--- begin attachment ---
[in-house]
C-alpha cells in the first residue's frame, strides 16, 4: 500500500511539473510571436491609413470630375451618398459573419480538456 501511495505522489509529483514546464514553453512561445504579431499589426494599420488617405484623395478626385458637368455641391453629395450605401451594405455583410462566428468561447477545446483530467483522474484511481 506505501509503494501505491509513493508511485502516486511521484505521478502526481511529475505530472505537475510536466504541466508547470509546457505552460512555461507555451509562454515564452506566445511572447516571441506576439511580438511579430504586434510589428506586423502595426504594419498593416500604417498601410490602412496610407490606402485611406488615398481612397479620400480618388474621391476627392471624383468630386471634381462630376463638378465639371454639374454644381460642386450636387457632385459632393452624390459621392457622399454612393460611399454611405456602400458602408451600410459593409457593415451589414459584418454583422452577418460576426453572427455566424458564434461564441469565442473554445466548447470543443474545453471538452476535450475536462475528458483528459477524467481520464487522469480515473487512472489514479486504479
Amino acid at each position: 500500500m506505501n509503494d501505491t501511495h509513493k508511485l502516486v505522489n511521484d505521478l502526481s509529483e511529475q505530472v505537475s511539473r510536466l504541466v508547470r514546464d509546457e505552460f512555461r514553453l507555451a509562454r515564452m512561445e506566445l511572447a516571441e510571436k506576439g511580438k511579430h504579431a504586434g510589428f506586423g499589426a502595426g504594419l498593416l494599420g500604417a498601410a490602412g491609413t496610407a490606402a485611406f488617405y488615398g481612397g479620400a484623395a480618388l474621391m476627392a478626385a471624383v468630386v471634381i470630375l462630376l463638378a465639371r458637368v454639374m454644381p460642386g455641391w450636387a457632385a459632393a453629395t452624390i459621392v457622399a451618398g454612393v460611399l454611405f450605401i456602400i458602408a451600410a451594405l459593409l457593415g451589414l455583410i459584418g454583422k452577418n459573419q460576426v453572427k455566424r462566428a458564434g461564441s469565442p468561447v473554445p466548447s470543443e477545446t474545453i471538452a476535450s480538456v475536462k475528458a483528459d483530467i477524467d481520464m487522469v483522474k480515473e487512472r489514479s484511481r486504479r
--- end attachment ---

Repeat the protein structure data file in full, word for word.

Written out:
[in-house]
C-alpha cells in the first residue's frame, strides 16, 4: 500500500511539473510571436491609413470630375451618398459573419480538456 501511495505522489509529483514546464514553453512561445504579431499589426494599420488617405484623395478626385458637368455641391453629395450605401451594405455583410462566428468561447477545446483530467483522474484511481 506505501509503494501505491509513493508511485502516486511521484505521478502526481511529475505530472505537475510536466504541466508547470509546457505552460512555461507555451509562454515564452506566445511572447516571441506576439511580438511579430504586434510589428506586423502595426504594419498593416500604417498601410490602412496610407490606402485611406488615398481612397479620400480618388474621391476627392471624383468630386471634381462630376463638378465639371454639374454644381460642386450636387457632385459632393452624390459621392457622399454612393460611399454611405456602400458602408451600410459593409457593415451589414459584418454583422452577418460576426453572427455566424458564434461564441469565442473554445466548447470543443474545453471538452476535450475536462475528458483528459477524467481520464487522469480515473487512472489514479486504479
Amino acid at each position: 500500500m506505501n509503494d501505491t501511495h509513493k508511485l502516486v505522489n511521484d505521478l502526481s509529483e511529475q505530472v505537475s511539473r510536466l504541466v508547470r514546464d509546457e505552460f512555461r514553453l507555451a509562454r515564452m512561445e506566445l511572447a516571441e510571436k506576439g511580438k511579430h504579431a504586434g510589428f506586423g499589426a502595426g504594419l498593416l494599420g500604417a498601410a490602412g491609413t496610407a490606402a485611406f488617405y488615398g481612397g479620400a484623395a480618388l474621391m476627392a478626385a471624383v468630386v471634381i470630375l462630376l463638378a465639371r458637368v454639374m454644381p460642386g455641391w450636387a457632385a459632393a453629395t452624390i459621392v457622399a451618398g454612393v460611399l454611405f450605401i456602400i458602408a451600410a451594405l459593409l457593415g451589414l455583410i459584418g454583422k452577418n459573419q460576426v453572427k455566424r462566428a458564434g461564441s469565442p468561447v473554445p466548447s470543443e477545446t474545453i471538452a476535450s480538456v475536462k475528458a483528459d483530467i477524467d481520464m487522469v483522474k480515473e487512472r489514479s484511481r486504479r